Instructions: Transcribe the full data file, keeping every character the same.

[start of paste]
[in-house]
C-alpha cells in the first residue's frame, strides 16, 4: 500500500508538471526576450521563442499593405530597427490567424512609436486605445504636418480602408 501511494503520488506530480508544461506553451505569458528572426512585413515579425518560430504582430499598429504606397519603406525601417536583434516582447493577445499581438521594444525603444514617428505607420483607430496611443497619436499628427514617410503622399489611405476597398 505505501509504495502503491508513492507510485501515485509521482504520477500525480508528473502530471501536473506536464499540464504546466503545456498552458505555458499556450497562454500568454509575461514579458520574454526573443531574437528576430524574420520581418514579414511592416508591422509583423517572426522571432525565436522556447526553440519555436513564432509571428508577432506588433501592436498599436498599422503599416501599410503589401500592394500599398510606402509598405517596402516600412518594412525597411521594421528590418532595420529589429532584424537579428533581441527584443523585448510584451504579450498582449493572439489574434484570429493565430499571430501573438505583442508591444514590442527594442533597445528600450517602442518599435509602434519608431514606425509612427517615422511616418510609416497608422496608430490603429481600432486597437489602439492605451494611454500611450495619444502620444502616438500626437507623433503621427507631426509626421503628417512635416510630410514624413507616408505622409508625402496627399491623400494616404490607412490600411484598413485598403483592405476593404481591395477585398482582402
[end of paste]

[in-house]
C-alpha cells in the first residue's frame, strides 16, 4: 500500500508538471526576450521563442499593405530597427490567424512609436486605445504636418480602408 501511494503520488506530480508544461506553451505569458528572426512585413515579425518560430504582430499598429504606397519603406525601417536583434516582447493577445499581438521594444525603444514617428505607420483607430496611443497619436499628427514617410503622399489611405476597398 505505501509504495502503491508513492507510485501515485509521482504520477500525480508528473502530471501536473506536464499540464504546466503545456498552458505555458499556450497562454500568454509575461514579458520574454526573443531574437528576430524574420520581418514579414511592416508591422509583423517572426522571432525565436522556447526553440519555436513564432509571428508577432506588433501592436498599436498599422503599416501599410503589401500592394500599398510606402509598405517596402516600412518594412525597411521594421528590418532595420529589429532584424537579428533581441527584443523585448510584451504579450498582449493572439489574434484570429493565430499571430501573438505583442508591444514590442527594442533597445528600450517602442518599435509602434519608431514606425509612427517615422511616418510609416497608422496608430490603429481600432486597437489602439492605451494611454500611450495619444502620444502616438500626437507623433503621427507631426509626421503628417512635416510630410514624413507616408505622409508625402496627399491623400494616404490607412490600411484598413485598403483592405476593404481591395477585398482582402